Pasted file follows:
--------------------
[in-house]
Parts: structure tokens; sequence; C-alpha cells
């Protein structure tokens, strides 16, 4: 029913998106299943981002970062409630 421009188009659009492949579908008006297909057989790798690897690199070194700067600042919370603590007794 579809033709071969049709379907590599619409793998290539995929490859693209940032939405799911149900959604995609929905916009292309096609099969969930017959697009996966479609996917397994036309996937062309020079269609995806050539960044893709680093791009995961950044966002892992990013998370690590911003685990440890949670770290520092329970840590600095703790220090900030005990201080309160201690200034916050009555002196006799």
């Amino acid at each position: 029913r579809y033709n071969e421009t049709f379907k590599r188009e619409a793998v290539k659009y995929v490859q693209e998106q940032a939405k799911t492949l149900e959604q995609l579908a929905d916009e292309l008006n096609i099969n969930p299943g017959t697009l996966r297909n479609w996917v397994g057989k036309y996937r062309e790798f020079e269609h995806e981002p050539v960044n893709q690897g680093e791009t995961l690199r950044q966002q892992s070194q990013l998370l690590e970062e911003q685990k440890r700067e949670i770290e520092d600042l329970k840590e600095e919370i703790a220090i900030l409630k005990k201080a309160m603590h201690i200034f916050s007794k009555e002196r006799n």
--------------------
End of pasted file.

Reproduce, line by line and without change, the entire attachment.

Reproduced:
[in-house]
Parts: structure tokens; sequence; C-alpha cells
């Protein structure tokens, strides 16, 4: 029913998106299943981002970062409630 421009188009659009492949579908008006297909057989790798690897690199070194700067600042919370603590007794 579809033709071969049709379907590599619409793998290539995929490859693209940032939405799911149900959604995609929905916009292309096609099969969930017959697009996966479609996917397994036309996937062309020079269609995806050539960044893709680093791009995961950044966002892992990013998370690590911003685990440890949670770290520092329970840590600095703790220090900030005990201080309160201690200034916050009555002196006799």
């Amino acid at each position: 029913r579809y033709n071969e421009t049709f379907k590599r188009e619409a793998v290539k659009y995929v490859q693209e998106q940032a939405k799911t492949l149900e959604q995609l579908a929905d916009e292309l008006n096609i099969n969930p299943g017959t697009l996966r297909n479609w996917v397994g057989k036309y996937r062309e790798f020079e269609h995806e981002p050539v960044n893709q690897g680093e791009t995961l690199r950044q966002q892992s070194q990013l998370l690590e970062e911003q685990k440890r700067e949670i770290e520092d600042l329970k840590e600095e919370i703790a220090i900030l409630k005990k201080a309160m603590h201690i200034f916050s007794k009555e002196r006799n």